Mental health professionals predict that the coronavirus pandemic will affect depressive symptoms in several ways. First, the pandemic is increasing stress across the population in the form of uncertainty, loss of jobs, sleep disruption, financial loss, and family strain. Second, social distancing makes it more difficult for each of us to access our social support system, which is one of the major protective factors against depression. Finally, research indicates that suffering from depression makes recovery from physical illness more difficult. So, while the coronavirus increases risk for depression, depression increases the risk for extending the illness itself. It is more important than ever to be aware of potential signs of depression and take action to treat them in a timely manner. While there are a number of symptoms of depression, the most common are either feeling sad, irritable or in a depressed mood nearly every day for at least a two-week period, or losing interest in most of the things that used to give you joy and pleasure, again for at least two weeks. If you have one of these signs of depression, contact your health care professional. You don’t need to suffer.
Are COVID-19 patients at risk for post-traumatic stress?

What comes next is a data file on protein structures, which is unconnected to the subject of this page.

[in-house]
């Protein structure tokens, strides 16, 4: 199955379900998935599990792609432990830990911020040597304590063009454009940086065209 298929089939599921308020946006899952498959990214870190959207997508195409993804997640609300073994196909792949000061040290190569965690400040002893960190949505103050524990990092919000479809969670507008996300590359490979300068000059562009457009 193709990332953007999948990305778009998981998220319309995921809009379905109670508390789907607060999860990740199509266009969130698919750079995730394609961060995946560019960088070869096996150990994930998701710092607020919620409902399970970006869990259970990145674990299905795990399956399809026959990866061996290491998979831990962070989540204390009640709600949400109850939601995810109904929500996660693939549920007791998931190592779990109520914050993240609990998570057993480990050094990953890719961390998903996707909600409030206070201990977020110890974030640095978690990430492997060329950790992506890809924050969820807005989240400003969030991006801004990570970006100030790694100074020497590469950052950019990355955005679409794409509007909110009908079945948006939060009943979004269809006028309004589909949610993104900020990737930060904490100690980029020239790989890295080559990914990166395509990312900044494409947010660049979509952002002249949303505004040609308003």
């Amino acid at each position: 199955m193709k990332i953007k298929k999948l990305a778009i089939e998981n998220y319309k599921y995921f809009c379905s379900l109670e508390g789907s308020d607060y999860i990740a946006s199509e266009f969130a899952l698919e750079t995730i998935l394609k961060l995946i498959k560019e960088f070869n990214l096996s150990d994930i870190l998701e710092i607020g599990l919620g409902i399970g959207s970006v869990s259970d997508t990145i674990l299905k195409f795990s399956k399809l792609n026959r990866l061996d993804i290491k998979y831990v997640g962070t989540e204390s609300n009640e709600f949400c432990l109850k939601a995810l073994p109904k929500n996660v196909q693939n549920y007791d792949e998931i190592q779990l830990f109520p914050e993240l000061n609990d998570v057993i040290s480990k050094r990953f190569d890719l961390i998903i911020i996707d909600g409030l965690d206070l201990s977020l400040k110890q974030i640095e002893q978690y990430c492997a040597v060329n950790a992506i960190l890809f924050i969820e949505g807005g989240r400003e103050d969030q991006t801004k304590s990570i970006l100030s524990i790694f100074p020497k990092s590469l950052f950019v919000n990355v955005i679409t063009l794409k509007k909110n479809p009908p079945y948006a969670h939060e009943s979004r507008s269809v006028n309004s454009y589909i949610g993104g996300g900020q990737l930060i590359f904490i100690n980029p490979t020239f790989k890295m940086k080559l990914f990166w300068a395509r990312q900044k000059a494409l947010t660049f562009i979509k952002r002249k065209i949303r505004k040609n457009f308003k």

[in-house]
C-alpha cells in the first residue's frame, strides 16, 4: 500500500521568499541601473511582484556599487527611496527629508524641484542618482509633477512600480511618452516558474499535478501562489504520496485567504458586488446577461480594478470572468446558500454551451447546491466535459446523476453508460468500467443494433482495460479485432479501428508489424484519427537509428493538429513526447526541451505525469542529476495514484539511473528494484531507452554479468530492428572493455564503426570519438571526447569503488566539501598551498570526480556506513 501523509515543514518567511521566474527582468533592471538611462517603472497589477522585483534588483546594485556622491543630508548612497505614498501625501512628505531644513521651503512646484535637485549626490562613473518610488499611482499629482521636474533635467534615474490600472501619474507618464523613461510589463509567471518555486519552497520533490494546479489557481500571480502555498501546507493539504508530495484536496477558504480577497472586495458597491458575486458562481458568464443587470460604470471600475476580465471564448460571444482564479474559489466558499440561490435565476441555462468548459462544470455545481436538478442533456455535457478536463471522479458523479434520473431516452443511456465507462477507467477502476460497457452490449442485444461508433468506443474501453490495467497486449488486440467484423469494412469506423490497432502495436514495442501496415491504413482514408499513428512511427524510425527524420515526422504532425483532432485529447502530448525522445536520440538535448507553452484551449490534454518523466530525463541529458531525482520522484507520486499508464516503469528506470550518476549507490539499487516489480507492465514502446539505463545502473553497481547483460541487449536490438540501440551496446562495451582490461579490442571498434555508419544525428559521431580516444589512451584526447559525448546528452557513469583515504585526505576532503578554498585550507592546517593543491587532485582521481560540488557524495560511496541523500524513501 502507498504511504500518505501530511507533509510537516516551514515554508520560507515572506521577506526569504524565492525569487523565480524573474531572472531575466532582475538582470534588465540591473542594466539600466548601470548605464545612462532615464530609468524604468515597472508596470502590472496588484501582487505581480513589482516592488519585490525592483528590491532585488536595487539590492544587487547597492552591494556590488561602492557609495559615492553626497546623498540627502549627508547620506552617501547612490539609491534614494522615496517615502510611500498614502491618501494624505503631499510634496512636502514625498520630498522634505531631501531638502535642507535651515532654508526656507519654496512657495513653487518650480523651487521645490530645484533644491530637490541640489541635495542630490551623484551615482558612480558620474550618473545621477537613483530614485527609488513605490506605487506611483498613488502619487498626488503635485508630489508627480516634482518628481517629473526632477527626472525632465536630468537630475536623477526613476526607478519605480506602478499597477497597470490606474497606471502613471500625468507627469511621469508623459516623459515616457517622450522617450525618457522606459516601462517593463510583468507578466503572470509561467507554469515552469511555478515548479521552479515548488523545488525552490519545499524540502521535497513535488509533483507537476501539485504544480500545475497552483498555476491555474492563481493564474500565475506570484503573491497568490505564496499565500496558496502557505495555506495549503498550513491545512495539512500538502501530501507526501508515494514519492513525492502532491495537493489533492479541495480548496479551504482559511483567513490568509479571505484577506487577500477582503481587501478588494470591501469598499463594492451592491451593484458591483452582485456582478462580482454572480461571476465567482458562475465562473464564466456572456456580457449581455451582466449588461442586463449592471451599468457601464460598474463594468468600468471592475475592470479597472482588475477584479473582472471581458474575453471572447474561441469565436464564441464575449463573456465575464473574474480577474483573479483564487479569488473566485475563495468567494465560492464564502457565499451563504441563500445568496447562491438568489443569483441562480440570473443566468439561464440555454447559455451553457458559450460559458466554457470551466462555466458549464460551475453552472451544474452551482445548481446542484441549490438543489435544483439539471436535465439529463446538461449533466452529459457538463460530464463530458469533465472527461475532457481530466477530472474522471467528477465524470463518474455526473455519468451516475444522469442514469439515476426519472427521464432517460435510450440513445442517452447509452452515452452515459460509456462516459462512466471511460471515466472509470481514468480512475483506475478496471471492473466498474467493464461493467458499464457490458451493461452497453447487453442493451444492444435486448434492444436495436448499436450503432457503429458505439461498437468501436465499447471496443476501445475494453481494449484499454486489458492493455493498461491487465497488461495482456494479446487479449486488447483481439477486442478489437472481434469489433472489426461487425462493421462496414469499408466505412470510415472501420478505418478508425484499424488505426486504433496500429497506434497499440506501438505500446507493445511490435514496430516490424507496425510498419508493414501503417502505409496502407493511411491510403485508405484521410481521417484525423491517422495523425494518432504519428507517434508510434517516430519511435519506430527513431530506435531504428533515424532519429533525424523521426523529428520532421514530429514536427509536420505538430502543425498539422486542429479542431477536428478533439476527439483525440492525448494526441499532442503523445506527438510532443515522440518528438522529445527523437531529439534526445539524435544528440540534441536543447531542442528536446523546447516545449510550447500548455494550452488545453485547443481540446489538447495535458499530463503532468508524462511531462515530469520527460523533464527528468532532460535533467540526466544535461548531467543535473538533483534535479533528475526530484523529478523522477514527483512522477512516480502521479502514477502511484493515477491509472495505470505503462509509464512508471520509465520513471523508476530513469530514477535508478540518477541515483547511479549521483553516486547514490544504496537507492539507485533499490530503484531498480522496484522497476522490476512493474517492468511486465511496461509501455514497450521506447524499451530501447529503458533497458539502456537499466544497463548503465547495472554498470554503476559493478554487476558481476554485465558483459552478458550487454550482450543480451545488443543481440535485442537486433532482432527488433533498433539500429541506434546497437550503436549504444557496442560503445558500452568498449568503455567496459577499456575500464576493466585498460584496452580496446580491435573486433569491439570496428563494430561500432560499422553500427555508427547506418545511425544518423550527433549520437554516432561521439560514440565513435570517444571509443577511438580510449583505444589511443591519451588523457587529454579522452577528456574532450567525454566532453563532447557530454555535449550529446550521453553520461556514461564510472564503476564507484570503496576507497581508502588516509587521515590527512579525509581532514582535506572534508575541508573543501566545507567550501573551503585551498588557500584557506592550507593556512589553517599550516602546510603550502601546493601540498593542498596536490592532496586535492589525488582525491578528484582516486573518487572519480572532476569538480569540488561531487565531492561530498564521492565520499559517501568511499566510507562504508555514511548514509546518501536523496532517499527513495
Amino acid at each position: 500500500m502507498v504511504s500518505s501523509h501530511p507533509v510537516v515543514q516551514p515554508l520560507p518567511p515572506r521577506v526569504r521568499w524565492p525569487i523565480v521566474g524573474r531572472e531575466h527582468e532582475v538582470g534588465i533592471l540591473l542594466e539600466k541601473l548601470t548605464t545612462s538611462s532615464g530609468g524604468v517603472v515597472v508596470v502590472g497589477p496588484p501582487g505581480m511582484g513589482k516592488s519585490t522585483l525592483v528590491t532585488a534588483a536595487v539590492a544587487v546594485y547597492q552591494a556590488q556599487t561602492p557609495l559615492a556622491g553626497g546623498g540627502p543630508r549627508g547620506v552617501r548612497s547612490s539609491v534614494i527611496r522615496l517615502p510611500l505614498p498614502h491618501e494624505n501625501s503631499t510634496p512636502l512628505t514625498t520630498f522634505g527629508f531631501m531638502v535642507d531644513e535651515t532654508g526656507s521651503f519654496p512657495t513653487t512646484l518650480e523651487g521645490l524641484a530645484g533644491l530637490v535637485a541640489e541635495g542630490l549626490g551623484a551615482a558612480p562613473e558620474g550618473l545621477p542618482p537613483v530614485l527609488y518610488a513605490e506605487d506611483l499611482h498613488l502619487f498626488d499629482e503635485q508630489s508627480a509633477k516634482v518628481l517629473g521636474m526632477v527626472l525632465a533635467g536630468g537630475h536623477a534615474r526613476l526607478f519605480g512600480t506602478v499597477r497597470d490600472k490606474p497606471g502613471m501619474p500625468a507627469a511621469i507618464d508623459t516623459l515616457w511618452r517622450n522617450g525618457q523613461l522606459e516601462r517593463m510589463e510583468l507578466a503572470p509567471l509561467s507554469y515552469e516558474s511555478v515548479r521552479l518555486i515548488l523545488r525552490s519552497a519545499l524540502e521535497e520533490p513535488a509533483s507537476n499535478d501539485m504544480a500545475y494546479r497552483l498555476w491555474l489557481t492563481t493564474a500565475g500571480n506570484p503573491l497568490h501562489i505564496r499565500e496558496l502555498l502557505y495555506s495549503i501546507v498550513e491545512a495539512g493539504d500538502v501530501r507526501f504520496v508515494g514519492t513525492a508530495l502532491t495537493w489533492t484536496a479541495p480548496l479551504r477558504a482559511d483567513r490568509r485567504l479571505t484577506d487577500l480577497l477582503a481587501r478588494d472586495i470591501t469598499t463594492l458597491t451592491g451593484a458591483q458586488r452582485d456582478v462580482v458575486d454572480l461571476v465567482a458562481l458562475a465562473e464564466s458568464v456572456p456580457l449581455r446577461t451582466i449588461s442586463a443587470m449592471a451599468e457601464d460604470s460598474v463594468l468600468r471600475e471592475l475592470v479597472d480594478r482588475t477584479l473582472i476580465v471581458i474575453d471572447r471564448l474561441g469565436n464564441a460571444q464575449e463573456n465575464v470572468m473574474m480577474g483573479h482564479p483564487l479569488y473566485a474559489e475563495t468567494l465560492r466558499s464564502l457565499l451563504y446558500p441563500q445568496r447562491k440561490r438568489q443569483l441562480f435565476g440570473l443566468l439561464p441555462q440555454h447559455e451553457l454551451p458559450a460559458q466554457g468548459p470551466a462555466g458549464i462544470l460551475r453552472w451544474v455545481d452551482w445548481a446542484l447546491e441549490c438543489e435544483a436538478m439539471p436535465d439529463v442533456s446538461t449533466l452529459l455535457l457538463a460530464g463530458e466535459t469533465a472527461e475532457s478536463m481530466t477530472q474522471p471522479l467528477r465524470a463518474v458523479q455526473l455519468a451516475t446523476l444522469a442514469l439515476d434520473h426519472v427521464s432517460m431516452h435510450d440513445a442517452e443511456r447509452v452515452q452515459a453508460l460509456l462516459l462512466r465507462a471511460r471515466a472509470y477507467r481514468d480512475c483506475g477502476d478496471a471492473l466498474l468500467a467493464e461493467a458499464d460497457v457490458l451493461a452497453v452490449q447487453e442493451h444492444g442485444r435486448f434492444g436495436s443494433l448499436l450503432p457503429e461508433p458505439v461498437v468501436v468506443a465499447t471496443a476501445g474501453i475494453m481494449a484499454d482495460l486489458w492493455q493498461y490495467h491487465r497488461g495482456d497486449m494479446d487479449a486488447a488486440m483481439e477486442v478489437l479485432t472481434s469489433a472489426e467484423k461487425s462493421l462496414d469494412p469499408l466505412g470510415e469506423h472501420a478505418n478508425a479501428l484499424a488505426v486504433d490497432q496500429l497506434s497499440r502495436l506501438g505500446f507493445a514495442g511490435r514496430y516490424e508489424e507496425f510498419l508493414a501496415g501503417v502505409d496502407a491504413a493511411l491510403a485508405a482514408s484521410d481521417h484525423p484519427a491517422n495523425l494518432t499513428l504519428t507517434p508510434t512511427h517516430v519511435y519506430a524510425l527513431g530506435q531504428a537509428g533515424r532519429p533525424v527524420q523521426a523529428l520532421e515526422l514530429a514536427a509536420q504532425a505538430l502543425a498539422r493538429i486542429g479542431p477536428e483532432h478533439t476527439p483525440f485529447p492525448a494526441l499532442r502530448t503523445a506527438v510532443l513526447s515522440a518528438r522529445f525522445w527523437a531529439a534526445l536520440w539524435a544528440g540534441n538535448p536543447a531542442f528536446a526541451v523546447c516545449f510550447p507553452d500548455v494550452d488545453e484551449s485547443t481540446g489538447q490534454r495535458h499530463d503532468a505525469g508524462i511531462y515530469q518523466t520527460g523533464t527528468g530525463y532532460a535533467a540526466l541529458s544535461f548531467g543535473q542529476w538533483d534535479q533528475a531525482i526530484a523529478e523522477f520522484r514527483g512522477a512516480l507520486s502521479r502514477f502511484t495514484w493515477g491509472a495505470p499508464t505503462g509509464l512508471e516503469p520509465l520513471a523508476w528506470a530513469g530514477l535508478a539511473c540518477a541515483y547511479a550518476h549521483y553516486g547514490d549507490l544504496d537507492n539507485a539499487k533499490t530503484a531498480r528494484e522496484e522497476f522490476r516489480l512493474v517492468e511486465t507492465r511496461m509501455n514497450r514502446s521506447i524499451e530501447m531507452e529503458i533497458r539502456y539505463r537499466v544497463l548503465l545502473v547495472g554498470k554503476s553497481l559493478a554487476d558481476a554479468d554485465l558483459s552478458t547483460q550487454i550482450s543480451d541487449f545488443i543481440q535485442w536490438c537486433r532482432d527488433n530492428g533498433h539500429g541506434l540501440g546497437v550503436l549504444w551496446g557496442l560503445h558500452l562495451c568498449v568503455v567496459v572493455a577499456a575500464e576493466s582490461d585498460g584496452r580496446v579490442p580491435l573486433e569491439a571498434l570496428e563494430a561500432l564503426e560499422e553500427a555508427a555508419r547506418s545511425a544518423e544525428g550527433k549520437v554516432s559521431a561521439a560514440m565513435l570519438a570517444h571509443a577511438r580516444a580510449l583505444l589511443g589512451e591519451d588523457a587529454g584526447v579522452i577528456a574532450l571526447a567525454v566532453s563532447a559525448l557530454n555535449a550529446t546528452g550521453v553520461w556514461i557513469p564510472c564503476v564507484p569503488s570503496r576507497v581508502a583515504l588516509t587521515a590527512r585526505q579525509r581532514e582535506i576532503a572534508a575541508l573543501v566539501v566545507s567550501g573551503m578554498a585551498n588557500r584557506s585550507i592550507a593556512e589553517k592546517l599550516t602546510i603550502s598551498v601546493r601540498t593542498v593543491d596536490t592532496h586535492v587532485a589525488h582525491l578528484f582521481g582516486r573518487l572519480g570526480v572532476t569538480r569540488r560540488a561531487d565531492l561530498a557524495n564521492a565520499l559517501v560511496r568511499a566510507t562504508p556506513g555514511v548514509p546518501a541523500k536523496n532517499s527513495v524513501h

Recent research examining patients who survived the coronavirus in Wuhan, China, reported widespread symptoms of post-traumatic stress (PTS). Some of reasons for the symptoms cited by the patients included separation from loved ones through social distancing, the real threat of death from the virus and the fear that they would infect someone else, and the constant tragic portrayal of the pandemic by the media. Some symptoms of post-traumatic stress include having nightmares about the virus and its effects, being constantly on guard or easily startled, or feeling numb or detached from people, activities, or your surroundings. If you are suffering from PTS, contact a health professional. Other steps you can take include staying in touch with friends and family via social media or telephone and reducing the amount of time you spend viewing coverage of the pandemic on TV.
How is alcohol abuse related to COVID-19?
Alcohol abuse reduces a person’s ability to fight off infection. It therefore increases your susceptibility to contracting the virus. However, the most serious consequence of heavy drinking is that it increases the risk of poor outcomes in people with respiratory diseases (such as coronavirus). Studies have shown that people with alcohol abuse disorders are more likely to need ventilators in the case of serious respiratory illness. If you feel you’re abusing alcohol or that your drinking is out of control, contact your health care professional.
How is drug use related to COVID-19?